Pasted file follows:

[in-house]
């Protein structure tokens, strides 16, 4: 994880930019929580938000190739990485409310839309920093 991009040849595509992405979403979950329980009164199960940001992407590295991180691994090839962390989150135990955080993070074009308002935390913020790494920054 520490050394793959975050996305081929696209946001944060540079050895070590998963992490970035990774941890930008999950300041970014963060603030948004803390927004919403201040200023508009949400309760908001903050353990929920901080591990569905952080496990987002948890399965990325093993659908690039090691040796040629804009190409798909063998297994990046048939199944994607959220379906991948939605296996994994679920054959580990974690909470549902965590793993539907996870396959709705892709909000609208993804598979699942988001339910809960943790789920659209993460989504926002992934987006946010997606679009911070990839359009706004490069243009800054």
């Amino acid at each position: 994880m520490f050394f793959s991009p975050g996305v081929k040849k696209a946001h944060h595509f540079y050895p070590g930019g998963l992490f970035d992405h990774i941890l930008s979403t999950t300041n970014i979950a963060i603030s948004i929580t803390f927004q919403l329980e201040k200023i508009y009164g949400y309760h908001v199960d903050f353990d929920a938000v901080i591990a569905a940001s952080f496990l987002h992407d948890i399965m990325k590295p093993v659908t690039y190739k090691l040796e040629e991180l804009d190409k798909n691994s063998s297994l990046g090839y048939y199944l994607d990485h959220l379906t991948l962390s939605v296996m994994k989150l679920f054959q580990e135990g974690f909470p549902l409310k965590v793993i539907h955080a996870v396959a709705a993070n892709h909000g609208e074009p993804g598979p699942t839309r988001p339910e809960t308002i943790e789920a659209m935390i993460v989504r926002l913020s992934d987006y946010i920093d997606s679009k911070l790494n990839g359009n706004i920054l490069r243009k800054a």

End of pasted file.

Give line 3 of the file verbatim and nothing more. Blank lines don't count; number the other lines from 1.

């Amino acid at each position: 994880m520490f050394f793959s991009p975050g996305v081929k040849k696209a946001h944060h595509f540079y050895p070590g930019g998963l992490f970035d992405h990774i941890l930008s979403t999950t300041n970014i979950a963060i603030s948004i929580t803390f927004q919403l329980e201040k200023i508009y009164g949400y309760h908001v199960d903050f353990d929920a938000v901080i591990a569905a940001s952080f496990l987002h992407d948890i399965m990325k590295p093993v659908t690039y190739k090691l040796e040629e991180l804009d190409k798909n691994s063998s297994l990046g090839y048939y199944l994607d990485h959220l379906t991948l962390s939605v296996m994994k989150l679920f054959q580990e135990g974690f909470p549902l409310k965590v793993i539907h955080a996870v396959a709705a993070n892709h909000g609208e074009p993804g598979p699942t839309r988001p339910e809960t308002i943790e789920a659209m935390i993460v989504r926002l913020s992934d987006y946010i920093d997606s679009k911070l790494n990839g359009n706004i920054l490069r243009k800054a």